• fidel.uncensored - 2013-02-21 11:40

    This is self defeating!

  • thando.gqabaza - 2013-02-21 12:31

    Think about things like this before supporting China Mall !!

  • AllcoveredinNinjas - 2013-02-21 12:54

    Can someone distingiush China's annexxation of Tibet as anything other than colonial imperialism ? The defining characteristic being that empires don't leave after invasion . During the Great Leap Forward between 200,000 and 1,000,000 Tibetans died, and approximately 6,000 monasteries were destroyed around the Cultural Revolution .

      fidel.uncensored - 2013-02-21 13:16

      Tibet was a brutal, medieval place until the Chinese Invasion. According to the book, Khambas of Kham, punishments included amputations and blinding. The clergy lived in abundance, neglecting and leaving the general population to fend for themselves. Tibet was an absolute Theocracy, like the Vatican City. The Tibetans had no other political leaders. When he ruled, the Dalai Lama was a dictator and that the vast majority of Tibetans lived in poverty and ignorance, propping up the religious elite. Tibet has been part of China since the 17th century. Their free period from 1911-1950 was not recognised by one nation, Britain who forced the 12th Dalai Lama to sign the indepedence from Qing Dynasty China (see Simla Conference) since East India Trading Company's Colonel Young husband was invading Tibet with his army and 12th Dalai's plea to Qing Dynasty from military intervention couldn't be fulfilled due to it being overthrown by Sun Yet Sen, founding father of Nationalist party of ROC. Naturally Qing dynasty, Taiwan ROC, and later Mainland PRC, all denounced this forced independence. UK watered that recognition down since 1950 and by 2010 officially unrecognised it. Tibet has been a part of China for much longer period of time, some say a thousand years (more like propaganda) but surely in the last 350 years (under Qing era).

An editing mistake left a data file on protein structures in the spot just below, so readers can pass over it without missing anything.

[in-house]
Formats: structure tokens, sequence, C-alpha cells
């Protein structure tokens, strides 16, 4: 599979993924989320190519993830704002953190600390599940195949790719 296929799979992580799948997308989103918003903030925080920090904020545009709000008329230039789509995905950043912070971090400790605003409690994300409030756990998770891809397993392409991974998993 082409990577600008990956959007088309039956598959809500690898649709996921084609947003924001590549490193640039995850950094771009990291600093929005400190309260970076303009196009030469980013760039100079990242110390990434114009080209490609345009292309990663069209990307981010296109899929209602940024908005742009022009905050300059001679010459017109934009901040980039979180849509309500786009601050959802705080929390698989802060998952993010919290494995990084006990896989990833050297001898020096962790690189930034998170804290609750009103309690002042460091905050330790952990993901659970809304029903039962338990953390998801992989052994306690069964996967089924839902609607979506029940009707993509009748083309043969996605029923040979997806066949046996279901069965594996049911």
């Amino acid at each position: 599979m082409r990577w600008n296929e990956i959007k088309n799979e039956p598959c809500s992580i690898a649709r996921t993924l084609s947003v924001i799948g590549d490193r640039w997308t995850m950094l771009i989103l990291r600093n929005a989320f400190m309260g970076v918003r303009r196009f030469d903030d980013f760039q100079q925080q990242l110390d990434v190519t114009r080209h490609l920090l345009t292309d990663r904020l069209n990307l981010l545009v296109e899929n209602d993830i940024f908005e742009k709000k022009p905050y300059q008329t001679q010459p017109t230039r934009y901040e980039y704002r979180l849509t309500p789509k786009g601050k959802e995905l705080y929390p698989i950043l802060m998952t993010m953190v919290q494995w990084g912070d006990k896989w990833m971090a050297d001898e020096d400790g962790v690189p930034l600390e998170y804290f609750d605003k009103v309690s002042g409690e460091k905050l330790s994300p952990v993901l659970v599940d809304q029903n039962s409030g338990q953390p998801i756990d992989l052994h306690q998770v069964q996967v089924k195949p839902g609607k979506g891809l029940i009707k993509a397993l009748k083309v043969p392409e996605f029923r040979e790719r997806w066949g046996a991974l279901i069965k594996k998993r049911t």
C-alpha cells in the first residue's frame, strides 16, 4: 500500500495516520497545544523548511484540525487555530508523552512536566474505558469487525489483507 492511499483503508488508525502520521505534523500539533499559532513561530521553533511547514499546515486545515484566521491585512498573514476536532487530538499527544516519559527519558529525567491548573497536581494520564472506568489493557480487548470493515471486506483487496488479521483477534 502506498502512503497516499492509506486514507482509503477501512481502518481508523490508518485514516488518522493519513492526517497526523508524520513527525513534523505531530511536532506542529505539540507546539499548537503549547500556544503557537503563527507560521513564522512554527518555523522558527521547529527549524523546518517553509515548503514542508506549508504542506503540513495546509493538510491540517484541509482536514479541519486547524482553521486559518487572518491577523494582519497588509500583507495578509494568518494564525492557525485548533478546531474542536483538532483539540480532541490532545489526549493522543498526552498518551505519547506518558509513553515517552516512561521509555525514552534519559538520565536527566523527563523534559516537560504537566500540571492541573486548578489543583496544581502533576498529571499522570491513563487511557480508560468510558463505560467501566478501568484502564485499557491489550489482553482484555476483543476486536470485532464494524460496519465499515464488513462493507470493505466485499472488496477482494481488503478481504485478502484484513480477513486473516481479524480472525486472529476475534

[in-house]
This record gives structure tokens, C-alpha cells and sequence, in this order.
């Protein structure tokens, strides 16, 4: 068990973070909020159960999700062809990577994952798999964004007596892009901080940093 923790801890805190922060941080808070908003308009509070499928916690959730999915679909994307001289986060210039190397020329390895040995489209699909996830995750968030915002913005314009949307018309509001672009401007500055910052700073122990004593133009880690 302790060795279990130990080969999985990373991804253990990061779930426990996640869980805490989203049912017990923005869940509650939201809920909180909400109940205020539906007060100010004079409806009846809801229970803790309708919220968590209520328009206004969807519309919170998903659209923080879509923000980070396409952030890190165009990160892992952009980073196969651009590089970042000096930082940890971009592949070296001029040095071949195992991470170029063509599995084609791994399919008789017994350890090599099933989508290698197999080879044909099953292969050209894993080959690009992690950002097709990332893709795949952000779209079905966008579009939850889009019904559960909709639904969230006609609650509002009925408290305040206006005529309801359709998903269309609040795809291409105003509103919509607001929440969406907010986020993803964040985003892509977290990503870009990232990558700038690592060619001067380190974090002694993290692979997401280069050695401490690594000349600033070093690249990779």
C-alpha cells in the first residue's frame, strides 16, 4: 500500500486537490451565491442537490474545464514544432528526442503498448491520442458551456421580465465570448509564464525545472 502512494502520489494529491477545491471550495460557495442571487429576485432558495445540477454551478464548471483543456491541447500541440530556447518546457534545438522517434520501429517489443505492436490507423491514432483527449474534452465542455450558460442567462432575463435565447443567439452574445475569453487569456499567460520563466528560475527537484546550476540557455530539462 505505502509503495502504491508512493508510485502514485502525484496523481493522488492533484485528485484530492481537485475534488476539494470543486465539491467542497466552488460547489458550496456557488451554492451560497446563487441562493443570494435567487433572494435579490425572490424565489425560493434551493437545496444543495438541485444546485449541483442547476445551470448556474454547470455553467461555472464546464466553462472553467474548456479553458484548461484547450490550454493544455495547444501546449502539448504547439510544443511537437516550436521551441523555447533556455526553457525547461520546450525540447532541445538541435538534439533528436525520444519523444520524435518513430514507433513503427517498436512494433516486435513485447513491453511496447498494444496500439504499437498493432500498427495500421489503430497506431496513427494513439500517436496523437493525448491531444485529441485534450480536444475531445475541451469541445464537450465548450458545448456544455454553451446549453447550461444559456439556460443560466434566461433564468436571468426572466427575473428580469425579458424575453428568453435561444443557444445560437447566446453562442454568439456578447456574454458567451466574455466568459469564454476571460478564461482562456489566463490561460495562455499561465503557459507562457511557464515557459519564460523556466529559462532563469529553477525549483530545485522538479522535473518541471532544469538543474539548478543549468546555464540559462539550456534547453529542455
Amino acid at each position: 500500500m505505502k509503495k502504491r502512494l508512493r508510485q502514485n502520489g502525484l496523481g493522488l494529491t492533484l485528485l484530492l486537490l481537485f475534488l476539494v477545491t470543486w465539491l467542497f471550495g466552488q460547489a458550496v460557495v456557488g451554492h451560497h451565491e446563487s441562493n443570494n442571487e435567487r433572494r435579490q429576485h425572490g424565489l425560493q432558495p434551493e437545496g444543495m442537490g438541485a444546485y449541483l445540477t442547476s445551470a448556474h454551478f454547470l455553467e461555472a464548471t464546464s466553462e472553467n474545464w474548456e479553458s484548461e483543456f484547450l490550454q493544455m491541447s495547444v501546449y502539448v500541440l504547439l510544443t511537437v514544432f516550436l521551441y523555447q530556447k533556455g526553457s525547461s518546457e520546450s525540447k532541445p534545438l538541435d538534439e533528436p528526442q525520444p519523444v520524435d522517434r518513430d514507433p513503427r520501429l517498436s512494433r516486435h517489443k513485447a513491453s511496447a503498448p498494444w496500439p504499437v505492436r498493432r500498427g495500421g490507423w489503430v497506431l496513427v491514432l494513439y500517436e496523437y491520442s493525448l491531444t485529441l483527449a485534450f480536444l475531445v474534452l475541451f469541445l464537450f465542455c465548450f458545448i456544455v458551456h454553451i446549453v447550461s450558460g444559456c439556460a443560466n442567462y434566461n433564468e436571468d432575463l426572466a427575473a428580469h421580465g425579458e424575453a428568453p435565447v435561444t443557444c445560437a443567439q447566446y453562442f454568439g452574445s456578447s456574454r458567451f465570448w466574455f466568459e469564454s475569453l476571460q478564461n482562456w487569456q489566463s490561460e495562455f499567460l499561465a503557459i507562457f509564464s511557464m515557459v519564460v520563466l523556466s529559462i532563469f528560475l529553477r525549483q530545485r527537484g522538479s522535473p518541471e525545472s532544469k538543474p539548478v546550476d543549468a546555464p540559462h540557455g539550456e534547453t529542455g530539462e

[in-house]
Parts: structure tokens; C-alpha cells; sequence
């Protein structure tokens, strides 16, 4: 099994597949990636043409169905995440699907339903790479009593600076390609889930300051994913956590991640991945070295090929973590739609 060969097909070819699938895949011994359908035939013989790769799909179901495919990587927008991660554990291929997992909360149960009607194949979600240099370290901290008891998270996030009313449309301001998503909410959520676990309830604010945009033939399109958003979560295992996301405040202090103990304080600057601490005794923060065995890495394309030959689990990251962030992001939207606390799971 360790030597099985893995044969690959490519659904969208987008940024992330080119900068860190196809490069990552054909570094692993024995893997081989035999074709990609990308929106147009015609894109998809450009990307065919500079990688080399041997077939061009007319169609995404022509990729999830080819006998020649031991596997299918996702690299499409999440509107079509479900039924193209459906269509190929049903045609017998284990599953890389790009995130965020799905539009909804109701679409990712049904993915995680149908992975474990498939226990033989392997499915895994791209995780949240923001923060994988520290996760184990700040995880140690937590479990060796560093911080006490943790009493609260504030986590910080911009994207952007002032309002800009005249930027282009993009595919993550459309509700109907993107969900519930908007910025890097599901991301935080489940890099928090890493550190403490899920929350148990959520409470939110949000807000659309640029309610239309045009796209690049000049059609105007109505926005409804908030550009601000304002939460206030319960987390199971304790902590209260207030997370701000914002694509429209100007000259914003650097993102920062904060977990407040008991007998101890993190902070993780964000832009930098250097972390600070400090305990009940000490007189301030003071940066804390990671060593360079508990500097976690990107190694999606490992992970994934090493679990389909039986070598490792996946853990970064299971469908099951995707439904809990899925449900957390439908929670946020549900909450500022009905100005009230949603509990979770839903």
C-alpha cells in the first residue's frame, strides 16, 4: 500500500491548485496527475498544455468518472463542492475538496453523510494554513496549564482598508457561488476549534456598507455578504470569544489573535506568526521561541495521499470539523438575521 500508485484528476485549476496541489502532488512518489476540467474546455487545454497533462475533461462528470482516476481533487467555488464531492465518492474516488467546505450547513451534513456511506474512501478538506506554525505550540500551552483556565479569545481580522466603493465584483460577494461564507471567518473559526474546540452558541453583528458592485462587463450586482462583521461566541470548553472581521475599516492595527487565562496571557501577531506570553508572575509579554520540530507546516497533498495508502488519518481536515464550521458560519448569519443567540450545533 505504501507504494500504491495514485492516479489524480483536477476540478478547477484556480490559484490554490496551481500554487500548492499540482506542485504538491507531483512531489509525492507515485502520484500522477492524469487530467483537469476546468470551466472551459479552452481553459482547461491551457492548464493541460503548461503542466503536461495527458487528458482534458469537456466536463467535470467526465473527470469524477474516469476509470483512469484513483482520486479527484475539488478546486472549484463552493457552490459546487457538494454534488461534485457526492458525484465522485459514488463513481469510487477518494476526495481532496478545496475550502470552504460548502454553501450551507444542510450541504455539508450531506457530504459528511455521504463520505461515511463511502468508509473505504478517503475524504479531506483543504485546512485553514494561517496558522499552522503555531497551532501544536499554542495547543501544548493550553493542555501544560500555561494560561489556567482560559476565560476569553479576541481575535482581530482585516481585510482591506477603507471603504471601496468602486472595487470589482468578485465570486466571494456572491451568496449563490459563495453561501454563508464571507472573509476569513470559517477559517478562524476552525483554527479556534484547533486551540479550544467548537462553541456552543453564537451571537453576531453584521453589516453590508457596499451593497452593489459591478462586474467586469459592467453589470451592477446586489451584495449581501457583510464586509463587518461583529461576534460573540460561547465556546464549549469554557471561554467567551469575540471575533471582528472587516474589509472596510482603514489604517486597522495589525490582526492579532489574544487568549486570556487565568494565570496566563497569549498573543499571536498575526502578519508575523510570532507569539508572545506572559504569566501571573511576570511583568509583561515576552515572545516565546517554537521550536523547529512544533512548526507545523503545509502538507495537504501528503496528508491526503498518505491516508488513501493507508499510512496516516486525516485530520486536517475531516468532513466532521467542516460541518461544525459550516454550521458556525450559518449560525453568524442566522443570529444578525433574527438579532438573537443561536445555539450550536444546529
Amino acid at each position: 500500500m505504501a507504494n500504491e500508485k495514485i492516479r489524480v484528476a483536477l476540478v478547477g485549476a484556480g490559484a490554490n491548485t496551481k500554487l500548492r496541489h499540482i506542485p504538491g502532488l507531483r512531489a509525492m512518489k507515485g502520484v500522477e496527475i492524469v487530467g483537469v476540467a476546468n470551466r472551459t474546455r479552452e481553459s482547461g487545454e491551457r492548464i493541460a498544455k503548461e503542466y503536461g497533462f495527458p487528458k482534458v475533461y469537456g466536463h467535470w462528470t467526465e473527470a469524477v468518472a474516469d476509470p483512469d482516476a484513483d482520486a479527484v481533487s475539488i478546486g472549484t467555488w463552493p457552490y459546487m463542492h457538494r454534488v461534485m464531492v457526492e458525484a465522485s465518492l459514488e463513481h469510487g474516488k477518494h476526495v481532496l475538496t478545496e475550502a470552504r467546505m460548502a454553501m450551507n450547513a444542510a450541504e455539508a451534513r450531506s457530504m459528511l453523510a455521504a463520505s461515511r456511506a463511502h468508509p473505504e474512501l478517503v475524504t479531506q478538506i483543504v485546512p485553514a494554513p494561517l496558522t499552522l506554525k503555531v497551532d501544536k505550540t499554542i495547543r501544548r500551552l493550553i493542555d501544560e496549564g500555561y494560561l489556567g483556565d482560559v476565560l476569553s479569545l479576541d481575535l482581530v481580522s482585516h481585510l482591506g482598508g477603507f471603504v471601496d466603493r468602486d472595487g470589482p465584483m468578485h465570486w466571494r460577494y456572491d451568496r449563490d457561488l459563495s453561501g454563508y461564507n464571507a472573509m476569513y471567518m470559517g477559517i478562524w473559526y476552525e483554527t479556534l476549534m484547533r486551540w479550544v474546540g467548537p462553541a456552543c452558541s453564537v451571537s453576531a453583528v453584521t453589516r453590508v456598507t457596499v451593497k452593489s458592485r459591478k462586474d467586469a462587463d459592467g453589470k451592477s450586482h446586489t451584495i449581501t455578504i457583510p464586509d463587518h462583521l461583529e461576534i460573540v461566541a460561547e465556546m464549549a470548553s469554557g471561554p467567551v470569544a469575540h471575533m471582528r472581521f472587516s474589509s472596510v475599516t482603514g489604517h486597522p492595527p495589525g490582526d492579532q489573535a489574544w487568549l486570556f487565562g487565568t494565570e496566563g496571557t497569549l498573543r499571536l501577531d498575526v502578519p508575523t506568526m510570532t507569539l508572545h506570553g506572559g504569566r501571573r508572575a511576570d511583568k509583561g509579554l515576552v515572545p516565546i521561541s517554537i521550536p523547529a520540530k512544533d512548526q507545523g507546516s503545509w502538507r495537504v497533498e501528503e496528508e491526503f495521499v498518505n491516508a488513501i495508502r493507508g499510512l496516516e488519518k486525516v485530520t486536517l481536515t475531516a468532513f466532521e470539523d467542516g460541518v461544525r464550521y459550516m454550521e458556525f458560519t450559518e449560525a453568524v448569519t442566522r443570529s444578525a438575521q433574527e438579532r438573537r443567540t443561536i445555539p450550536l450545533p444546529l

fidel.uncensored - 2013-02-21 13:21

      Tibet since the fall of the Chinese empire has been in and out of the Chinese sphere of influence until 1950s, but there's another phrase for it. It's not "annexation", it's "reclamation". So what the Chinese did in the 1950s is to merely "reclaim" Tibet, not to "annex" it. If you look at even what the Dalai Lama says, he neither claims Tibet was a sovereign country nor that it should be, he rather is opposed to its lack of relative autonomy within China compared to, say, during the nineteenth century. I can understand people making extreme demands, but China sees its territorial integrity as absolutely non-negotiable, so demanding the dissolution of China is infantile political naivety.